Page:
Tips for Tethering: 5 Things You Should Know with Vanessa Joy

Tips for Tethering: 5 Things You Should Know with Vanessa Joy

Tips for Tethering: 5 Things You Should Know with Vanessa Joy

 

Want more information on this article? Get access to video content and additional supporting images. Launch the December issue of the magazine by logging in or signing up for a free account by clicking here. Shutter Magazine is the industry’s leading professional photography magazine.

 

It’s fairly easy to connect your camera to your computer via USB and start tethering to Lightroom. You can even use your camera’s native software if Lightroom isn’t your thing. With tethering, there are a lot of tricks that can make the process easier, faster and more stable. Tethering properly can boost your marketing and SEO with very little effort if you know how to do it right. This month, we look at five ways to maximize tethering.

 
Tip 1: Use keywords via metadata during import.

 

The first thing you’ll want to do is set up a metadata preset in Lightroom based on the type of work you’re photographing. For example, if I’m importing pictures that are for my wedding photography business into Lightroom, I’ll have a wedding photography metadata preset that includes keywords like “New Jersey wedding photographer,” “luxury weddings” and “best NJ photographer.” If you’re a headshot photographer, include keywords like “corporate business photos,” “LinkedIn pictures” and “headshots.” After you set the metadata presets, those keywords will be embedded in all the images you are importing and exporting through Lightroom.
When you have keywords like these attached to your photos and you upload them online, Google sees them and recognizes your imagery as search results for those keywords, helping boost your SEO and marketing. In the same settings, you can also apply a copyright so all your photos have your copyright information listed in the metadata.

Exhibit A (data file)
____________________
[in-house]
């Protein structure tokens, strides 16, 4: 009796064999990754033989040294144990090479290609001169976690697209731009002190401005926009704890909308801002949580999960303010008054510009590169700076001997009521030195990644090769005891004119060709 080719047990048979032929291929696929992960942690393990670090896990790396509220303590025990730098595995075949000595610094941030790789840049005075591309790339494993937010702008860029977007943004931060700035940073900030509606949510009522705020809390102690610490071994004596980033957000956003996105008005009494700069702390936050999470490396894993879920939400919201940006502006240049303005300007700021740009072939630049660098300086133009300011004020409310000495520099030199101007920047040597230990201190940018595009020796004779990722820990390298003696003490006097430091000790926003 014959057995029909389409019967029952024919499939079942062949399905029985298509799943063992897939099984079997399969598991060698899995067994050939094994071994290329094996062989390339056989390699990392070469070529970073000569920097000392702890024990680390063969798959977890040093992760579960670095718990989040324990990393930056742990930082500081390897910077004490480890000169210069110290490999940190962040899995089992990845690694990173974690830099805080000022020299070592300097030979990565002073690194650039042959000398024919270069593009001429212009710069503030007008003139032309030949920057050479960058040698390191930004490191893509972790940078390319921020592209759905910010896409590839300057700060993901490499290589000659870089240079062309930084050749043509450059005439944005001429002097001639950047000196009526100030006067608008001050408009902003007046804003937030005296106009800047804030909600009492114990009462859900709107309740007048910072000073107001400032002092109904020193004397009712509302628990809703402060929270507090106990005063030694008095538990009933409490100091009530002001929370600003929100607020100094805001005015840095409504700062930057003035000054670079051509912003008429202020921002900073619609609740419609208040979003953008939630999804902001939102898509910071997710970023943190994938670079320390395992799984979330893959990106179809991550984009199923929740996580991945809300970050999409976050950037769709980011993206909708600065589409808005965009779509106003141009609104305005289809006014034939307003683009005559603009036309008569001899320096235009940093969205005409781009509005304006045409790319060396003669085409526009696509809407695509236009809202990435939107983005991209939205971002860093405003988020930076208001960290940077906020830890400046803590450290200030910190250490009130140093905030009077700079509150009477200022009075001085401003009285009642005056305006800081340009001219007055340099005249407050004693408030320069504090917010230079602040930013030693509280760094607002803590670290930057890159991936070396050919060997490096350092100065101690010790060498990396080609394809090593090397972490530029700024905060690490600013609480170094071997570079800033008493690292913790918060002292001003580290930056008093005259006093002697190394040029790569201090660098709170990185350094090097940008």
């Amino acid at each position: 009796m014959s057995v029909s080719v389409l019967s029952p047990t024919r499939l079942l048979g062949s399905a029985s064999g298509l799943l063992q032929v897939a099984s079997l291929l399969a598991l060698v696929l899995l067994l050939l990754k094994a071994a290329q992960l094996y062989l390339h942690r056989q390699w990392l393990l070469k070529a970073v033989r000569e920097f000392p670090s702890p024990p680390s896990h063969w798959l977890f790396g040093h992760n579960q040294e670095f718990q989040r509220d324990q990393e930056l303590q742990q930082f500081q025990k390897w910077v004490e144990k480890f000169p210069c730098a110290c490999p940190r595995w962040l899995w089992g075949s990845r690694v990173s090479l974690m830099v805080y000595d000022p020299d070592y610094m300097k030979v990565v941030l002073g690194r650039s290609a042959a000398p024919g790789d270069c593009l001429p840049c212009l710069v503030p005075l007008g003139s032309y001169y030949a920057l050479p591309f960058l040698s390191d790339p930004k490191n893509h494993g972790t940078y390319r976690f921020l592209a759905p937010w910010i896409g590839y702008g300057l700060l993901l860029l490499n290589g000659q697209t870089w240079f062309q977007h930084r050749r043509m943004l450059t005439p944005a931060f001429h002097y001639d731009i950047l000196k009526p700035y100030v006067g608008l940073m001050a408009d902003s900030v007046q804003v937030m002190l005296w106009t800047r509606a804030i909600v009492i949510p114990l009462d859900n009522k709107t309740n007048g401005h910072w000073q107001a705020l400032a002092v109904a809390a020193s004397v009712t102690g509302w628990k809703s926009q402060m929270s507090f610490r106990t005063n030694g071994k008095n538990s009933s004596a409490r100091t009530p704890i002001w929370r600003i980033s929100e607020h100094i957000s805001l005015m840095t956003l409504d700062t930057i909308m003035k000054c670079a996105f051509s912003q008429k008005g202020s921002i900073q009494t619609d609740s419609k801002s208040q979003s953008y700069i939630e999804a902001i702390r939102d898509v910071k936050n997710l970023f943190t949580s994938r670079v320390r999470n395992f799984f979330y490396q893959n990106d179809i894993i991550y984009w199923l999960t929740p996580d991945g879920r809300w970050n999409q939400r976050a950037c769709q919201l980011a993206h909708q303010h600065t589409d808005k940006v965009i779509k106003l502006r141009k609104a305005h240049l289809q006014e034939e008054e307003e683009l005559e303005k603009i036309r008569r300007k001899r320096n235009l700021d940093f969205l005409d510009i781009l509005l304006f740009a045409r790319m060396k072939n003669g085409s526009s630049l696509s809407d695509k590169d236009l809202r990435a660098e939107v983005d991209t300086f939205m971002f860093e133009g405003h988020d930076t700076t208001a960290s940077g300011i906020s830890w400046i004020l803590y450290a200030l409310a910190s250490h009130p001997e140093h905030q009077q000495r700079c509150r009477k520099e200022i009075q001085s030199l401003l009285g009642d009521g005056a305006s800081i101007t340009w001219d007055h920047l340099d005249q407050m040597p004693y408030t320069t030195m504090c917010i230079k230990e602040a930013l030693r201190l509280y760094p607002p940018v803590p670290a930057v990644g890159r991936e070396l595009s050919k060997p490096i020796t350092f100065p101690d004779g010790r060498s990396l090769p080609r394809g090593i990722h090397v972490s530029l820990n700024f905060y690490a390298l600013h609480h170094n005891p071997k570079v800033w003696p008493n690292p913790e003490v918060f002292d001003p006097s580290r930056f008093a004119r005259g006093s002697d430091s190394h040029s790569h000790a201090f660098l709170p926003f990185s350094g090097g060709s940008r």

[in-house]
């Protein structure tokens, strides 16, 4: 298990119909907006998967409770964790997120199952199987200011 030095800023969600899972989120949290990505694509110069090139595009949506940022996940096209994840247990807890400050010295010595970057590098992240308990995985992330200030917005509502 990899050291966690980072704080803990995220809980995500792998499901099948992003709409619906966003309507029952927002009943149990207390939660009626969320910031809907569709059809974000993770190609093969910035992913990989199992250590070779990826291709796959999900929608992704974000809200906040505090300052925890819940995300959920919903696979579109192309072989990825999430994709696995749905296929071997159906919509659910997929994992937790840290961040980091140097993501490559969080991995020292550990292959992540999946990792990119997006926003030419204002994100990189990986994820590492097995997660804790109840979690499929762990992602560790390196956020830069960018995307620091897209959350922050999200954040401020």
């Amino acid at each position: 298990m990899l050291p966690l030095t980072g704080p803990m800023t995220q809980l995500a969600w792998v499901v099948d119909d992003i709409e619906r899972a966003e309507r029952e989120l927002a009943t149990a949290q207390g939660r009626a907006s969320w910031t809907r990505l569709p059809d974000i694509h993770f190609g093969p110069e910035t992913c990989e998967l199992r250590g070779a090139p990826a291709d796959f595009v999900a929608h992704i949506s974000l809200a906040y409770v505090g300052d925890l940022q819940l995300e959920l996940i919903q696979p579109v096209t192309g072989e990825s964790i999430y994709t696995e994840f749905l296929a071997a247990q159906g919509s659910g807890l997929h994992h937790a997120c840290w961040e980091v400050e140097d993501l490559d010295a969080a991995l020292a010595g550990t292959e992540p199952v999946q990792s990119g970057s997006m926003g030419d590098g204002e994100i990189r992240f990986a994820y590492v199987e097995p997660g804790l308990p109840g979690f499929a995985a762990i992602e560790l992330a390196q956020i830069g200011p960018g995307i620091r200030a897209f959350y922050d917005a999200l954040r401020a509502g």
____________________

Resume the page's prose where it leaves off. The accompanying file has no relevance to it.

After you’ve set up the metadata present, you need to tell Lightroom to apply the metadata automatically to all the images that are coming in. To do this, go to your import settings and select that metadata preset to be part of the import process. It will automatically apply your metadata preset to the images. You can change this depending on what kind of shoot you are doing. I recommend having a few different presets based on the pictures you typically shoot so that the appropriate keywords are assigned to them.
Tip 2: Apply lens profile corrections.

 

Lenses have different profiles based on their make, model and focal length. When you apply lens correction settings, you are allowing Lightroom to automatically correct for distortion, vignetting, perspective and the like. The develop module is where you’ll create a preset that applies the lens corrections, which will automatically recognize the lens that you are using and apply the right profile based on the manufacturer’s corrective settings.